Joseph Sharp, the attorney for Steve Brock and Brock Built, said that his clients never had any relationship or agreement with Jones and that she provided no services for them. Instead, Brock Built itself obtained and prepared everything it needed to submit as part of the proposal. Sharp noted that, in Jones’s own words, she referred to Brock as the “Lone Ranger” in the case.
Rick White appeared pro se in the case. He said that his only agreement was with Khalil and Columbia and that Jones had a similar agreement with Drury. He indicated that he never agreed to share any fees with Jones and that it was standard procedure in their business to look exclusively at their own clients for compensation. He then questioned why Carl Drury did not appear at the trial in any capacity.
Following the verdict, CVN spoke with the attorneys in the case. Rick Robbins classified the case as a classic example of a “handshake” agreement and praised the jury for recognizing that fact. He added that the case was a “poster child for stubborn litigiousness” by the defendants that warranted the award of attorney fees.
The defense attorneys expressed their disagreement with the verdict but stressed that the individual defendants themselves had not been found liable. In Joseph Sharp’s view, it was satisfying that Steve Brock had been completely vindicated after nine years of litigation. He stated that Brock Built planned to file appropriate post-trial motions and file an appeal if necessary. Christopher Philips noted the disparity between the $1,000 in damages awarded against Columbia and the $88,000 attorney fee award. He also noted that he planned to file motions for post-trial relief.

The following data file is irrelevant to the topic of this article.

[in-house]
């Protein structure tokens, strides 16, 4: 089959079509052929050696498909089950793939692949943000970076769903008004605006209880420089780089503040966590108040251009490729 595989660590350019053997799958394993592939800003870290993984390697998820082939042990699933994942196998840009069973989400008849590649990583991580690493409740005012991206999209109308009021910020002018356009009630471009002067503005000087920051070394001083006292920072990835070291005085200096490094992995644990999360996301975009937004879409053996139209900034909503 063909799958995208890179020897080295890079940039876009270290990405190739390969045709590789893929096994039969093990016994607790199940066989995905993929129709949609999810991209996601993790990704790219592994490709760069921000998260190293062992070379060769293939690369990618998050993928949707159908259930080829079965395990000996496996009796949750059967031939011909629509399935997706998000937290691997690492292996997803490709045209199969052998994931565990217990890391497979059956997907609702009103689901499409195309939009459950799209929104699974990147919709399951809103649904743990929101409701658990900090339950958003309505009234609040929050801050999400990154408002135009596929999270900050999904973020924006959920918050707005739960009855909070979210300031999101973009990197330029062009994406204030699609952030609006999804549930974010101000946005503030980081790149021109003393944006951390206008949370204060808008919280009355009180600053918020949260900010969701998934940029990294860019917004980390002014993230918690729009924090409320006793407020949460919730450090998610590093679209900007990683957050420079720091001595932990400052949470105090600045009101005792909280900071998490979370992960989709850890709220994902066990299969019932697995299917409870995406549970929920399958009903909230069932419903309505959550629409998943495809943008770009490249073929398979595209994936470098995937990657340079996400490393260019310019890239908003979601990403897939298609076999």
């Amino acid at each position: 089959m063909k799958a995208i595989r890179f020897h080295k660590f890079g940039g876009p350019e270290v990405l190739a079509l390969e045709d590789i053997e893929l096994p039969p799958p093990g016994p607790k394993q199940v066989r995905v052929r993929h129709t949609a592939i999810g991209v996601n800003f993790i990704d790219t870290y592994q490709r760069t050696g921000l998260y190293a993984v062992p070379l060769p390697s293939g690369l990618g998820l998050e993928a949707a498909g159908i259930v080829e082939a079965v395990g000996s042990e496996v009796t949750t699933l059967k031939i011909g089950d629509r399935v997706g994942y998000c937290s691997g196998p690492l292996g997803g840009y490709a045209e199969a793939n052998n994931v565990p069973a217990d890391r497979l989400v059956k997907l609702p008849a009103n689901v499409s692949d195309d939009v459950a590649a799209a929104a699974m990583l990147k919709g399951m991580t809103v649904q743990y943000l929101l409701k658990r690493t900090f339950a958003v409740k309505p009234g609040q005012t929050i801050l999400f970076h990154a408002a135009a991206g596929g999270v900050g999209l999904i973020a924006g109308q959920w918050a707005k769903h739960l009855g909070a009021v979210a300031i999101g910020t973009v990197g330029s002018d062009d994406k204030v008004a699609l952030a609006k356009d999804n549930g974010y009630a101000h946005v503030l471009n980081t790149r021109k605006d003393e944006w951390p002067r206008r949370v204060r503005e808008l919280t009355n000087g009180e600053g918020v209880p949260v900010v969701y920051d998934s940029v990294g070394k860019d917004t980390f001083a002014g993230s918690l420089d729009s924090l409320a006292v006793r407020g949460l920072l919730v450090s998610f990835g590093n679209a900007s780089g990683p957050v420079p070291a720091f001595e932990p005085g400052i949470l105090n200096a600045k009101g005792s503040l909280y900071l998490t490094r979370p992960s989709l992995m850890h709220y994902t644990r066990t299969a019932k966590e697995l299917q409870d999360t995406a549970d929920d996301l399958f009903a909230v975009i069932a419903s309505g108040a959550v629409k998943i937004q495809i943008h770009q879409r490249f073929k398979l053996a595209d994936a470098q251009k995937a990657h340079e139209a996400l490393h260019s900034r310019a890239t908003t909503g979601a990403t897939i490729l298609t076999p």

Rick White could not be reached for comment prior to this article.
Attorneys in this case include Richard Robbins with the Robbins Firm of Atlanta for Margaret Jones, Christopher Phillips with Hunter Maclean of Savannah for Noel Khali and Columbia Residential, and Joseph Sharp with Polsinelli of Atlanta for Steve Brock and Brock Built.